Time dragged on. Cars fought for position, attempting to merge or turn around the wreck against traffic to get on their way, beeping at each other, or maybe us. The temperature dropped. A fire engine showed up and purposefully blocked the intersection allowing fewer yahoo’s to skirt by on the wrong side of the wrecks. I had to sign a primitive digital tablet to the effect that I was ok to keep walking around in the frigid snowy drizzle and not be taken to a hospital. The firemen rode off to their next adventure as the police pulled up. I handed over my info and gave my side of the story. The officer seemed to not buy my (and the third party in the accident’s) story that the light was really red. I gave them the witnesses phone numbers. Another officer had the girl behind pull her car back and into the car wash parking lot. The tow truck drivers began to appear. I grabbed a couple items out of my vehicle. The officer that took my license brought it back and said that the woman who had given me her number was the woman who had stopped at the light. She said as she stopped (while the light was still yellow) the woman who hit me honked at her from behind, wheeled out from behind her and screeched into the intersection as it went red. The officer said he was giving the impatient woman the ticket due to her corroboration.

I was relieved that it wasn’t going to be my fault. And relieved that her and her husband who had shown up and given me several withering looks were not around. The officer dismissed me and I began to walk down the hill. I figured I’d have Debbie come get me, but I’d walk a bit so she didn’t have to get in the snarl of traffic. I dialed her up, and to my surprise she was just across the street from me coming to my rescue.

I’m in one of those places where I know there’s nothing I can do right now. I’m not worried, I have friends and family that are always right there to take care of me. They’re all the best. I’m not sure I let them know that enough, but I try. I’ll work something out with the car. I have to talk to the insurance first and look at the options, but I’m fairly sure the truck is totaled. It’s been in zombie mode for 4 or 5 years anyway. Avenues always seem to open up for me. I just saw the other day that with our last house payment we should be eligible to get the mortgage insurance dropped. That’s at least a third of a car payment there. Funny how my silver linings always seem to be a couple yards short of a first down, but it’s better than nothing.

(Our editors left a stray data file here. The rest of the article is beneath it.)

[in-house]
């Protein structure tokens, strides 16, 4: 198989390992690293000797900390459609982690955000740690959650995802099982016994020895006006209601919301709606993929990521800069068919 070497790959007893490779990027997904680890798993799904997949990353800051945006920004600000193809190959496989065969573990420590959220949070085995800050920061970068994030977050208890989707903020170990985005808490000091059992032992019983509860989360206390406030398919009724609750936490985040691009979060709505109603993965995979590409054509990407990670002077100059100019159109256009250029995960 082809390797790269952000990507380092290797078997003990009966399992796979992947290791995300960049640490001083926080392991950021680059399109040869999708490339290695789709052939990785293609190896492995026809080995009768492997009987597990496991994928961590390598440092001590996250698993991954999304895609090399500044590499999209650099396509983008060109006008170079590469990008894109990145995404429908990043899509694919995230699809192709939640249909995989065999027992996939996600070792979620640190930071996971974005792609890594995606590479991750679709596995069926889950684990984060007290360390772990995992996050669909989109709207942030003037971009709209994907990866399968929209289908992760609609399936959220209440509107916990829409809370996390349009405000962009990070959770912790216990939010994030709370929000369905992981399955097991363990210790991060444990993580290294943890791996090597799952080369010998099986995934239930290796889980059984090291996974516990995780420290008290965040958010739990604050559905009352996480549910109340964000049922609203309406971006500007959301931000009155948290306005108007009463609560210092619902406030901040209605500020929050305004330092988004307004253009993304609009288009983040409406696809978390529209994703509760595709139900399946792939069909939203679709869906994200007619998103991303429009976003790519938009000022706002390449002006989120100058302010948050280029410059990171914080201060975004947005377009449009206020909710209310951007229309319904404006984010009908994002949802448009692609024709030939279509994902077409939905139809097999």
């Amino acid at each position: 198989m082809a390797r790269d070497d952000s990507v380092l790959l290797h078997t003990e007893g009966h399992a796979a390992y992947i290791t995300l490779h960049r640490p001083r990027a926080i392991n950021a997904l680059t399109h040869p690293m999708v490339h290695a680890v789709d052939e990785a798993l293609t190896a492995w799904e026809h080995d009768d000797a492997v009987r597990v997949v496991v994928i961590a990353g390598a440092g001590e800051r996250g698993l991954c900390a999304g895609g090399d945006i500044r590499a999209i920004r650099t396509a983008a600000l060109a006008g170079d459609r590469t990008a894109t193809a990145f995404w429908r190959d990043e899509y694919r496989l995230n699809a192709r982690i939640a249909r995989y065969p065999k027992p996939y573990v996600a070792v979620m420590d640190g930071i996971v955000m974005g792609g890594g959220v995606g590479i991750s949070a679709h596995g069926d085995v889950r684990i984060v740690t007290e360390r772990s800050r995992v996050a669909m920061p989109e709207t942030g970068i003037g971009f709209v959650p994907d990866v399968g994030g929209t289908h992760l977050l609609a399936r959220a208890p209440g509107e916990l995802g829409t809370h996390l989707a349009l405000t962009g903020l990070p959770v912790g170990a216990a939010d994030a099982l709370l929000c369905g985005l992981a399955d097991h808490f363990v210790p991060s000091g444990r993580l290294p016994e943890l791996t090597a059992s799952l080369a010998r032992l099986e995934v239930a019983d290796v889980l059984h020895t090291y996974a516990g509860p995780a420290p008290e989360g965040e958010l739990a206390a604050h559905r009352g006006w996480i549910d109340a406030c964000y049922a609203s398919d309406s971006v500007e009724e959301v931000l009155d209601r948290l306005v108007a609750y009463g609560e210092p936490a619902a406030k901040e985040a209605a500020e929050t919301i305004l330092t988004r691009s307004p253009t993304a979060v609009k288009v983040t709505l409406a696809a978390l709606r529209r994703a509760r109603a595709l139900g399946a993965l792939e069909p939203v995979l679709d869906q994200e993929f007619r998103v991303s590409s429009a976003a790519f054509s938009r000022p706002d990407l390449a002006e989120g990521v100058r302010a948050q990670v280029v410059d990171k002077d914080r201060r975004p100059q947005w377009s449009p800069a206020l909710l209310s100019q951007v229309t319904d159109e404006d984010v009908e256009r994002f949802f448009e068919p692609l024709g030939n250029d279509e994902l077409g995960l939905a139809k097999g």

The Reflective Season is Upon Me

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Yesterday at work I took my usual afternoon break outside, ostensibly to stretch my legs and get away from my computer, but additionally to hit the pokestop across the street. It was surprisingly pleasant for the time of year and I lingered a little longer than I have been since the weather turned. I crossed the street and headed back to my office and found a small dead bird lying on the pavement. I was struck by its beauty and it made me a little sad that what appeared to be a healthy creature had probably succumbed to the cold. Naturally, I felt I ought to take a picture of it. A bicyclist was coming my way and I felt a little obnoxious as I stood in his path protecting the small body at my feet. I’m sure he didn’t see the bird and wondered why I was just standing there in his way. After he passed I crouched down and took the photo, but I couldn’t bring myself to just let the bird lie in the road. I picked it up gently and it was still very limp and must have only recently died. I wanted to take it back and bury it in the back of our parking lot where there are a lot of bushes, and flowers in the spring, but the ground is frozen and I didn’t have any means to accomplish anything appropriate. It struck me as many things do anymore as unfair, or at least needlessly unfortunate, but I know that’s the way of nature. I laid the body down on a clean patch of snow just away from the road, and went back to the office.